A revolutionary movement was born in 1966 in the tiny Alabama community of White Hall, Lowndes County — population 831. Local activists and members of the Student Nonviolent Coordinating Committee formed the Lowndes County Freedom Organization, an independent Black political party. The LCFO was known locally as “the Black Panther Party” for its ballot symbol. Later, some of the SNCC members founded the Black Panther Party for Self-Defense, the Black nationalist and socialist organization anchored in California, with a name, symbol and inspiration drawn from Alabama roots and resistance.
Fightback in Lowndes County by oppressed peoples has a long history. From 1800 through the 1830s, the Creek Nation waged a fierce battle to stop the seizure of their land by white colonizers. As slavery and white supremacy became the law of the land, resistance continued.
In 1861, in Lowndes and Montgomery counties, a hundred enslaved people of African descent, together with “poor whites of the country,” planned a rebellion to redistribute the “land, mules and money” of plantation owners. Twenty-five Black and four white insurrectionists were executed when their plot was discovered. (Herbert Aptheker, “American Negro Slave Revolts,” International Publishers, 1943)
In the 1930s, the Sharecroppers Union, organized primarily by the Communist Party USA, led 6,000 members in Lowndes, Macon, Montgomery and Dallas counties. In 1935, the SCU conducted a spring cotton choppers’ strike and a summer cotton pickers’ strike to end starvation wages of $4 a month and stop workers from being evicted as mechanized farming took hold. Demands included equal pay for women and no discrimination against Black people.
Repression in Lowndes County was brutal, with floggings, rapes and assassinations of union organizers and supporters. However, “armed strikers organized their own ‘posses’ and in one instance a group ‘met the vigilantes as they started to raid a striker’s shack. When the [boss’s] gang saw the opposition was formidable, they ran.’” (Robin D.G. Kelley, “Hammer and Hoe: Alabama Communists during the Great Depression,” University of North Carolina, 1990)
The long tradition of resistance continued into 1966. On the night SNCC called the first voter registration meeting in Lowndes County, a room full of Black farmers showed up — armed. When told that SNCC was “a nonviolent organization,” an older farmer replied, “You turn the other cheek, and you’ll get handed half of what you’re sitting on.“ (Kelley)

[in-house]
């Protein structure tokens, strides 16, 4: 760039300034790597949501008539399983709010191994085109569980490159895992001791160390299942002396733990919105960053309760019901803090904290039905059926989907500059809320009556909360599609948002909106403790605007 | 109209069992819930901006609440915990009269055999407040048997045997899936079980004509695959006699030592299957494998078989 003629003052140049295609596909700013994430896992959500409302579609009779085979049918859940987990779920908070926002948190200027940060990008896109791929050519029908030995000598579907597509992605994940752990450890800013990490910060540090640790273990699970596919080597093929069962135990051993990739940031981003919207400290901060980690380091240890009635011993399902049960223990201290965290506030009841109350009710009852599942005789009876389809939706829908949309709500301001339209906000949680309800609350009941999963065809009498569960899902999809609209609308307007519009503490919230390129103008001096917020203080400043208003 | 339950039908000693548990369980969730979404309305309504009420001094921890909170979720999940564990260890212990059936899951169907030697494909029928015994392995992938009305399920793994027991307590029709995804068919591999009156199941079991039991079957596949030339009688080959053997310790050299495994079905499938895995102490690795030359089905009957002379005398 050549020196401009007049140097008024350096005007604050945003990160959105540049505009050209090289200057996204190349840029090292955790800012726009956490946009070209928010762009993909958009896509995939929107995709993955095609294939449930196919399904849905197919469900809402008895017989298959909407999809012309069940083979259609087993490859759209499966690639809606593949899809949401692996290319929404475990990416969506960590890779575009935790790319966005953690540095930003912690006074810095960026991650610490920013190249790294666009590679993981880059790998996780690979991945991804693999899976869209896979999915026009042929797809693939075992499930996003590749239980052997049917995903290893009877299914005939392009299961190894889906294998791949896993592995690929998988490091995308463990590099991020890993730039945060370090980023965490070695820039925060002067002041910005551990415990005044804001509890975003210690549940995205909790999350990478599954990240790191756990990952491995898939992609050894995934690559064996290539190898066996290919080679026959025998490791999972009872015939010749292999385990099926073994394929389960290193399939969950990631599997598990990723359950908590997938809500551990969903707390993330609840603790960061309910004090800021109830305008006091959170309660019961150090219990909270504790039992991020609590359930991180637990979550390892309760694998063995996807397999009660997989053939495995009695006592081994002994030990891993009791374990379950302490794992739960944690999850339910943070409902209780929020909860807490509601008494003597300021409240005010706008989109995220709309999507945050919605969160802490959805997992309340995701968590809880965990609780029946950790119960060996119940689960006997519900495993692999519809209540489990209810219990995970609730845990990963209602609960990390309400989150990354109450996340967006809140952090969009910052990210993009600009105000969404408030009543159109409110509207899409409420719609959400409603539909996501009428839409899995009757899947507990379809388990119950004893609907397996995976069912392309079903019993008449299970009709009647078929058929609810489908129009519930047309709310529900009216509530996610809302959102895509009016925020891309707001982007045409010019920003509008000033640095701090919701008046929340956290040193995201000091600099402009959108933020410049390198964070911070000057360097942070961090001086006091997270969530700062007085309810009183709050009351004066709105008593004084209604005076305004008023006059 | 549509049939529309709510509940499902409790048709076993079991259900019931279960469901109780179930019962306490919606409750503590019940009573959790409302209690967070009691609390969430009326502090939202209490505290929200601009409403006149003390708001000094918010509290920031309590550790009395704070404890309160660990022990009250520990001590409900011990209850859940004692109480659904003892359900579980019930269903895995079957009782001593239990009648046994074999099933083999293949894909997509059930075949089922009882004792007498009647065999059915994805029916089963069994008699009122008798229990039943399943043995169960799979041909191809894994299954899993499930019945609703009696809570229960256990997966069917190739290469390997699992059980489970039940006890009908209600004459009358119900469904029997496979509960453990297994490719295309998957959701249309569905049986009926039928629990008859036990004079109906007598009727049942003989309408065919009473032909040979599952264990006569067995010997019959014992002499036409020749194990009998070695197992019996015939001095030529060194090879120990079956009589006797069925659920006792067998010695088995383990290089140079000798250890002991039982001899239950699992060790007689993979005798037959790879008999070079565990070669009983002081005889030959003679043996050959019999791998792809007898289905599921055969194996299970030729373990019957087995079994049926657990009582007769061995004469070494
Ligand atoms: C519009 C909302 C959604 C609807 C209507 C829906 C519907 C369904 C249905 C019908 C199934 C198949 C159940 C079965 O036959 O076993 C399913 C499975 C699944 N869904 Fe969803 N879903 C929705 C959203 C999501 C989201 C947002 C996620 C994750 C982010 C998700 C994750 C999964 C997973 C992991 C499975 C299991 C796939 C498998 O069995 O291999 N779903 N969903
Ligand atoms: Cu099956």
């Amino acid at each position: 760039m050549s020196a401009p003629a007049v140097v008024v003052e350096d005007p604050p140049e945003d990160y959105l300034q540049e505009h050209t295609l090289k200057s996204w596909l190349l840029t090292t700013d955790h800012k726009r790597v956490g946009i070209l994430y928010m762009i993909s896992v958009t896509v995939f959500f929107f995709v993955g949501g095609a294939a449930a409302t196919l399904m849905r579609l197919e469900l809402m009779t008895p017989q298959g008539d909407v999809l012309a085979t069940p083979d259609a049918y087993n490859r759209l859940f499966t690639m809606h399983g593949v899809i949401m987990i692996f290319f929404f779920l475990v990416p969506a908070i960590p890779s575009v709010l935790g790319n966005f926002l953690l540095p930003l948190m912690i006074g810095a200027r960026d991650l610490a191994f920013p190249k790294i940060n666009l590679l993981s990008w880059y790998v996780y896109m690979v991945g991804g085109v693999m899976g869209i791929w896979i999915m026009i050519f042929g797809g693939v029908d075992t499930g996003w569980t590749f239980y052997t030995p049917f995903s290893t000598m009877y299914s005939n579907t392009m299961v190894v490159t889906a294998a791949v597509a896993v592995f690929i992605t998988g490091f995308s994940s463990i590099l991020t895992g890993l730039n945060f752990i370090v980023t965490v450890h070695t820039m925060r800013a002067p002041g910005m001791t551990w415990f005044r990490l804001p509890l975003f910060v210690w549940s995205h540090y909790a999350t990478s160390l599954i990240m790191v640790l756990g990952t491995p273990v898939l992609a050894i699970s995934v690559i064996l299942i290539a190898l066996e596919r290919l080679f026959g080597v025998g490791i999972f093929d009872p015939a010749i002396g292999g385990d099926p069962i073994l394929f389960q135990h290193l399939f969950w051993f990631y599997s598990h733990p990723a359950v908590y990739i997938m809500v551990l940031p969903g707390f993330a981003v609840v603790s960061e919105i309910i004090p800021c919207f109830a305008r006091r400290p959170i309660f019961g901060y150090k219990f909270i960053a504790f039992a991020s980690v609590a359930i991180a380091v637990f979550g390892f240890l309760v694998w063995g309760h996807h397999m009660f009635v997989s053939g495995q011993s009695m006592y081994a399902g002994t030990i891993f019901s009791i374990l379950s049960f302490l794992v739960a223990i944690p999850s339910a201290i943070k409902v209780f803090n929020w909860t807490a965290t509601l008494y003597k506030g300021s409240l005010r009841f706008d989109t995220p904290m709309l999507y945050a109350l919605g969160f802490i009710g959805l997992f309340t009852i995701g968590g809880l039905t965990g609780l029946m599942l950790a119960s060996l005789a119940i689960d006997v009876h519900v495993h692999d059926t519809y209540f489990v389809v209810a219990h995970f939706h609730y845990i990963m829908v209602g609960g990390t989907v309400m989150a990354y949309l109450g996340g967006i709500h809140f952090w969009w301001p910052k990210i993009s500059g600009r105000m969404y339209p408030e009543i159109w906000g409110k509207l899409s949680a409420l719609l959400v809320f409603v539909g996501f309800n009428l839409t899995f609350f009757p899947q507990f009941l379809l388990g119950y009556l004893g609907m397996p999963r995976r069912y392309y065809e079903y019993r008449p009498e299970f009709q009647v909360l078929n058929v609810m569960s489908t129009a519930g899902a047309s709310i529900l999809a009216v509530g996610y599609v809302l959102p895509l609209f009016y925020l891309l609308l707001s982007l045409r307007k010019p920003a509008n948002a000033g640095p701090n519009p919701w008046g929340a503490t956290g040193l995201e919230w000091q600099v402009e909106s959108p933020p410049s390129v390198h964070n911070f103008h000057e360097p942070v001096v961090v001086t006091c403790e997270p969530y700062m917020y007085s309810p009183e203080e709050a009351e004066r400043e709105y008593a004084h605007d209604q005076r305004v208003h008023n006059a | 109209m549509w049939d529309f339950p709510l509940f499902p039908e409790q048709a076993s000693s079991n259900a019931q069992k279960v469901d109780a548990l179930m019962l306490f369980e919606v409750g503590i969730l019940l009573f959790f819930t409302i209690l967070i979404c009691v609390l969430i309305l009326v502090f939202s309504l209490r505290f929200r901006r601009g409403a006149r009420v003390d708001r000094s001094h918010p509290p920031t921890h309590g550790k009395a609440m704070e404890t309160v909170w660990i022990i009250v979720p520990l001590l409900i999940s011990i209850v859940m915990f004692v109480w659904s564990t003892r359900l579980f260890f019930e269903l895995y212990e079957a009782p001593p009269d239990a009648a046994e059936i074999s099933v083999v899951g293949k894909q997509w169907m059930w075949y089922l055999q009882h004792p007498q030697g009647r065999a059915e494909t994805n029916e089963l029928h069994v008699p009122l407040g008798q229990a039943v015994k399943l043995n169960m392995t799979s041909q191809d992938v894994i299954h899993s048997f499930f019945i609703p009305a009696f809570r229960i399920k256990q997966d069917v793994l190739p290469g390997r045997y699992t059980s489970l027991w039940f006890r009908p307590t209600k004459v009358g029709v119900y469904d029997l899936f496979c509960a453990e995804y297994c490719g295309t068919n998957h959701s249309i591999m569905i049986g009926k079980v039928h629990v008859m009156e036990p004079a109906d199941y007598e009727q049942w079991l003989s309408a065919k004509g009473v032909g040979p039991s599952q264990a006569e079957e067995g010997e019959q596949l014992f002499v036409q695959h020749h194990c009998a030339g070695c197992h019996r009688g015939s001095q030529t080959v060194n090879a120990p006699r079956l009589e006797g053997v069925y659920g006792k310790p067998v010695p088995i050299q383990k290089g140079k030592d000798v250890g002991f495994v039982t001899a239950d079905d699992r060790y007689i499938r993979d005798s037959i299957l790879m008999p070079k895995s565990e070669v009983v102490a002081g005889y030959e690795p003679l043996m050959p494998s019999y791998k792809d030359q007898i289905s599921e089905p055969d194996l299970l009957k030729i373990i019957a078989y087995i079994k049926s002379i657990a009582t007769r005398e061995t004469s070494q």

Black women lead
Black women were at the heart of civil rights work in Lowndes County. Gardenia White of White Hall was the lead plaintiff in White v. Crook, a landmark case that strengthened the Civil Rights movement and was a cornerstone of the developing women’s liberation movement.
The case was filed to put Black people on the jury rolls and then expanded to challenge a law that kept all women from serving on Alabama juries. Jury selection became a movement focus after all-white juries acquitted white supremacists of murdering Viola Liuzzo and Jonathan Daniels, white civil rights workers, in Lowndes County.
White and the other plaintiffs won in 1966. The historic White v. Crook suit was one of the first brought to end the systematic exclusion of Blacks from jury service. It also became the first U.S. case in which “a federal court relied on [equal protection in] the 14th Amendment to rule a state law unconstitutional because of sex discrimination.” (Dr. Susan Mallon Ross, “Dialogic Rhetoric,” tinyurl.com/zjjkzvw)
The winning brief was co-authored by legendary Black civil rights lawyer Pauli Murray — who also co-founded the National Organization for Women.
Another landmark victory was won in 1968 on behalf of Black teachers being denied tenure and job benefits in Alabama. Teacher Dorothy Hinson of White Hall, who initiated the suit, belonged to the activist Jackson family and was the sister of farmer Matthew Jackson, who provided housing, support and arms to SNCC workers in Lowndes County. (tinyurl.com/z9z6ahf)